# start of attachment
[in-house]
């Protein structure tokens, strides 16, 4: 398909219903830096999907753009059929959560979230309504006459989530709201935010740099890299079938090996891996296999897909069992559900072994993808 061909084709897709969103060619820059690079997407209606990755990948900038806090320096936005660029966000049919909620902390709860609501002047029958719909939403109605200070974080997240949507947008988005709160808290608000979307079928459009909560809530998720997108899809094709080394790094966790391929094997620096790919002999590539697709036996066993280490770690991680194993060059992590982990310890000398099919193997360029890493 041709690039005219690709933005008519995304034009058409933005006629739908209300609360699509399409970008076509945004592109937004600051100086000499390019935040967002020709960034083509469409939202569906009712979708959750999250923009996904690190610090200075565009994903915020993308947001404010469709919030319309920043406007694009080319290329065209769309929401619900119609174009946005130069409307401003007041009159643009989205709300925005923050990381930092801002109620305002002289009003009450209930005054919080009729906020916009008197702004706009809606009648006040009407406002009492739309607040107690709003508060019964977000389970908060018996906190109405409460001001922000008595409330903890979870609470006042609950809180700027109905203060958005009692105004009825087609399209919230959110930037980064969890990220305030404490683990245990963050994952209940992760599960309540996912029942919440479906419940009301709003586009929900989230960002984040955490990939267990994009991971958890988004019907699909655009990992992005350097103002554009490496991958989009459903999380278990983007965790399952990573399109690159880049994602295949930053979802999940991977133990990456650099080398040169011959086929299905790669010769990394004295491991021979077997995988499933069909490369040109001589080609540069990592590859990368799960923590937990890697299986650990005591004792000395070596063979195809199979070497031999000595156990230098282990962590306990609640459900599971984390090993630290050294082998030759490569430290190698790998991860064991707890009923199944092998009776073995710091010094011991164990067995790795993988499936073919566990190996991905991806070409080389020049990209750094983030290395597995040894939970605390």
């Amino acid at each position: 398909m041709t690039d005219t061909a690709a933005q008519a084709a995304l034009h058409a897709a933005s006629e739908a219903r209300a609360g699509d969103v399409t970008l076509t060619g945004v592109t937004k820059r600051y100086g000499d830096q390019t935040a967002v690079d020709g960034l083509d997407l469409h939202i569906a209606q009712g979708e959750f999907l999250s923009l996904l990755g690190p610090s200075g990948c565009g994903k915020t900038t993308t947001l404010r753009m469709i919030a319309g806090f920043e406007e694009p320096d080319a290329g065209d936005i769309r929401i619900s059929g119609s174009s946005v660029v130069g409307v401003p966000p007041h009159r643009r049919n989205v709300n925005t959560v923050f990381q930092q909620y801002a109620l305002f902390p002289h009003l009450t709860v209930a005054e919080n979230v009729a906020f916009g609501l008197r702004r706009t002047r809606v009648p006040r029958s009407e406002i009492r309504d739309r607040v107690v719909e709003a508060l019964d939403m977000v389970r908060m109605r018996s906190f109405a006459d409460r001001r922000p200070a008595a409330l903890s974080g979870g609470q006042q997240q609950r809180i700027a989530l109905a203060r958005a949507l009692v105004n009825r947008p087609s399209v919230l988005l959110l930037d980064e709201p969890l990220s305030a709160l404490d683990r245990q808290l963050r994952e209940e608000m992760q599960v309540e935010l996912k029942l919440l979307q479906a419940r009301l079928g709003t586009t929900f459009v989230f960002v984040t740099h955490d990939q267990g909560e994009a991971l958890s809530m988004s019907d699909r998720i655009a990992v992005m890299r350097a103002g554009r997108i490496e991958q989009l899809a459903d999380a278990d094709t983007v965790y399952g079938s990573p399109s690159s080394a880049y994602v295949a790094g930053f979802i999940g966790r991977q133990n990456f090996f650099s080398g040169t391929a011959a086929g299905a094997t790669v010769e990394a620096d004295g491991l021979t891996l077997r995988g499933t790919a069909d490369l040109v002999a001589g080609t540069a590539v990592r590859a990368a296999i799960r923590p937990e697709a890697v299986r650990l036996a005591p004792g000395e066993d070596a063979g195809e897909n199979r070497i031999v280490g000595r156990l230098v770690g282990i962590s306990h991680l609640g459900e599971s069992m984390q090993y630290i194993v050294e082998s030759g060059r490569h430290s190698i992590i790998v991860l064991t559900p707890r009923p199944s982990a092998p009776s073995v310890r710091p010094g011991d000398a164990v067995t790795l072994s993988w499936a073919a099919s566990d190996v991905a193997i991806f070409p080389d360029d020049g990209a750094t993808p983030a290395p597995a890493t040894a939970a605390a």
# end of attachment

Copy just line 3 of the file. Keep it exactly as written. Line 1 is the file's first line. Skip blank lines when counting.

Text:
């Amino acid at each position: 398909m041709t690039d005219t061909a690709a933005q008519a084709a995304l034009h058409a897709a933005s006629e739908a219903r209300a609360g699509d969103v399409t970008l076509t060619g945004v592109t937004k820059r600051y100086g000499d830096q390019t935040a967002v690079d020709g960034l083509d997407l469409h939202i569906a209606q009712g979708e959750f999907l999250s923009l996904l990755g690190p610090s200075g990948c565009g994903k915020t900038t993308t947001l404010r753009m469709i919030a319309g806090f920043e406007e694009p320096d080319a290329g065209d936005i769309r929401i619900s059929g119609s174009s946005v660029v130069g409307v401003p966000p007041h009159r643009r049919n989205v709300n925005t959560v923050f990381q930092q909620y801002a109620l305002f902390p002289h009003l009450t709860v209930a005054e919080n979230v009729a906020f916009g609501l008197r702004r706009t002047r809606v009648p006040r029958s009407e406002i009492r309504d739309r607040v107690v719909e709003a508060l019964d939403m977000v389970r908060m109605r018996s906190f109405a006459d409460r001001r922000p200070a008595a409330l903890s974080g979870g609470q006042q997240q609950r809180i700027a989530l109905a203060r958005a949507l009692v105004n009825r947008p087609s399209v919230l988005l959110l930037d980064e709201p969890l990220s305030a709160l404490d683990r245990q808290l963050r994952e209940e608000m992760q599960v309540e935010l996912k029942l919440l979307q479906a419940r009301l079928g709003t586009t929900f459009v989230f960002v984040t740099h955490d990939q267990g909560e994009a991971l958890s809530m988004s019907d699909r998720i655009a990992v992005m890299r350097a103002g554009r997108i490496e991958q989009l899809a459903d999380a278990d094709t983007v965790y399952g079938s990573p399109s690159s080394a880049y994602v295949a790094g930053f979802i999940g966790r991977q133990n990456f090996f650099s080398g040169t391929a011959a086929g299905a094997t790669v010769e990394a620096d004295g491991l021979t891996l077997r995988g499933t790919a069909d490369l040109v002999a001589g080609t540069a590539v990592r590859a990368a296999i799960r923590p937990e697709a890697v299986r650990l036996a005591p004792g000395e066993d070596a063979g195809e897909n199979r070497i031999v280490g000595r156990l230098v770690g282990i962590s306990h991680l609640g459900e599971s069992m984390q090993y630290i194993v050294e082998s030759g060059r490569h430290s190698i992590i790998v991860l064991t559900p707890r009923p199944s982990a092998p009776s073995v310890r710091p010094g011991d000398a164990v067995t790795l072994s993988w499936a073919a099919s566990d190996v991905a193997i991806f070409p080389d360029d020049g990209a750094t993808p983030a290395p597995a890493t040894a939970a605390a």